Shelving study does no good

Published 12:00 am Sunday, December 21, 2008

Knowledge and understanding are worthless if they remain on a shelf.

Not until knowledge turns into action, or understanding leads to a plan for getting things done do either have value.

Natchez received some good information in the First Impressions community assessment conducted by a team of experts several months ago.

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The goal of the group was to provide the city with an unvarnished view of how a group of visitors viewed the community. We will examine several key findings over the next several days in a series of articles.

The study’s results were, for the most part, not terribly surprising. Such observations rarely are.

Most of us know ourselves fairly well. Even if we tend to overlook our flaws, we know they’re there if we stop and think about them.

For the First Impressions study to provide any long-term value to our community, it cannot simply be put on a shelf. It must be studied and discussed to find areas that require a call to action.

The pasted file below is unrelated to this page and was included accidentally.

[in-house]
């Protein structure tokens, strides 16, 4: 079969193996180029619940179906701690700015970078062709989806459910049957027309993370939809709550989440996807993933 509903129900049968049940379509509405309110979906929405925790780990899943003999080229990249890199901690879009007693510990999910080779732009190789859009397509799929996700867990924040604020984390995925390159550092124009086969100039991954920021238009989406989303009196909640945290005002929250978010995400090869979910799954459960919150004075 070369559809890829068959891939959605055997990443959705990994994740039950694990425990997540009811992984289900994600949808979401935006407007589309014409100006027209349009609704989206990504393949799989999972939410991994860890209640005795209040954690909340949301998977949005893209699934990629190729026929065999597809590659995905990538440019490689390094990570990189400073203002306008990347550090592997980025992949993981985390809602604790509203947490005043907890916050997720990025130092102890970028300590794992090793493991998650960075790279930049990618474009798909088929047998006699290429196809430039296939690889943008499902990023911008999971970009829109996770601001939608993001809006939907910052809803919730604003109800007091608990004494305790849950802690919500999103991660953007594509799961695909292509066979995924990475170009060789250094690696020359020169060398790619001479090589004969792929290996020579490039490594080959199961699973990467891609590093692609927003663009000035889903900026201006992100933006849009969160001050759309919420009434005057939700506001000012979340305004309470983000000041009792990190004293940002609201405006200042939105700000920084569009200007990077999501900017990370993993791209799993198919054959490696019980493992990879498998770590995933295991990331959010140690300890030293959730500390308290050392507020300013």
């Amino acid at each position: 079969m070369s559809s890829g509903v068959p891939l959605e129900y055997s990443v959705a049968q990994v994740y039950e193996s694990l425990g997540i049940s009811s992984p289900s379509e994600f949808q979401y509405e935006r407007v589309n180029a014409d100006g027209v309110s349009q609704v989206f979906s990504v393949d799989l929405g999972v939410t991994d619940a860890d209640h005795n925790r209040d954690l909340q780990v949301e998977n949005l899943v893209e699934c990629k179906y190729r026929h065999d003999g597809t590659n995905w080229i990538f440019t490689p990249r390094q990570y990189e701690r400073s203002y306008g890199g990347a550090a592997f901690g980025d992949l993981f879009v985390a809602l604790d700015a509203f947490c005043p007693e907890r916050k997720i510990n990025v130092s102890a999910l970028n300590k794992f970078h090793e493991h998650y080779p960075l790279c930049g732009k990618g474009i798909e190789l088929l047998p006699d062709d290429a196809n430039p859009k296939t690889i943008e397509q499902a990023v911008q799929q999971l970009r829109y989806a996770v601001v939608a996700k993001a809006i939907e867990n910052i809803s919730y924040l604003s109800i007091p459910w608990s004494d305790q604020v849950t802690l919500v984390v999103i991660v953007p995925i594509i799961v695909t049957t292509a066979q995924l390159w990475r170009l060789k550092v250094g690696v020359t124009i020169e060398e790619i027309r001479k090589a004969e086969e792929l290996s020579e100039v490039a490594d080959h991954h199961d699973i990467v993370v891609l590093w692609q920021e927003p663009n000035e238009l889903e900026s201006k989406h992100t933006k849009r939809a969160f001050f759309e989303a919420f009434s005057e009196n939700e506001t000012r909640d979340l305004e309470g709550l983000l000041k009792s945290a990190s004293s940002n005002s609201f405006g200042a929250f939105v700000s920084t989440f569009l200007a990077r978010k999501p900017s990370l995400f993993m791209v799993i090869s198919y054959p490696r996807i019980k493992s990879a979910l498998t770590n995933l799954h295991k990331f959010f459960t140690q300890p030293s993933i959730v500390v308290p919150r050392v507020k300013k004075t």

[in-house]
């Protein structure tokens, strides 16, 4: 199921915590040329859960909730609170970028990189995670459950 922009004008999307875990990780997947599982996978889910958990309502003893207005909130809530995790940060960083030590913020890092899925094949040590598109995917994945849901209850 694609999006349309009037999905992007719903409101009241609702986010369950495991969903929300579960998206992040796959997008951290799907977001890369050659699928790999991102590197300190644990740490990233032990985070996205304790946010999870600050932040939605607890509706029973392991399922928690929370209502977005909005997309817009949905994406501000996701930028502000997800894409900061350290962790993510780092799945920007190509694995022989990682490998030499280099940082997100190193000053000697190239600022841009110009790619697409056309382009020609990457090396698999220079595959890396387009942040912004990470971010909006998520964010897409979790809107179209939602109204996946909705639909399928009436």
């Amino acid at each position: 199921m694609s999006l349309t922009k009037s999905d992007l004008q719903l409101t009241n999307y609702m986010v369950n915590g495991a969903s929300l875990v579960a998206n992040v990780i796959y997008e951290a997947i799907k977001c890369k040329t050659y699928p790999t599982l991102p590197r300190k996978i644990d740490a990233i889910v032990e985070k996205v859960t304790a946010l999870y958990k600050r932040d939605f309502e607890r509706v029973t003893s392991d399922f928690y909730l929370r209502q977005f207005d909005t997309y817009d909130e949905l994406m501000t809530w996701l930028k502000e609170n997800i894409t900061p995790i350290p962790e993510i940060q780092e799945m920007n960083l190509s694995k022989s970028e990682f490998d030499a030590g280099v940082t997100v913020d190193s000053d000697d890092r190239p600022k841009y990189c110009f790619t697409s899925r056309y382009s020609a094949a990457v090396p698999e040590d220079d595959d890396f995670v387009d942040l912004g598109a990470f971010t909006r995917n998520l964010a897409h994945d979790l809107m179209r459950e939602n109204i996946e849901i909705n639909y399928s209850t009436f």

But perhaps the biggest fallacy in such studies is to assume the government must lead the charge. While the government has its place, government rarely makes fundamental changes without massive citizen involvement.

For change to occur in Natchez and the rest of the Miss-Lou, citizens must put their heads together and their arms and legs into action and get busy.

Merging resources is key. Eliminating barriers created in the past is vital. But perhaps most important is a willingness to remain open-minded and to work together to improve the first impressions. The results could make our community better for visitors and residents alike.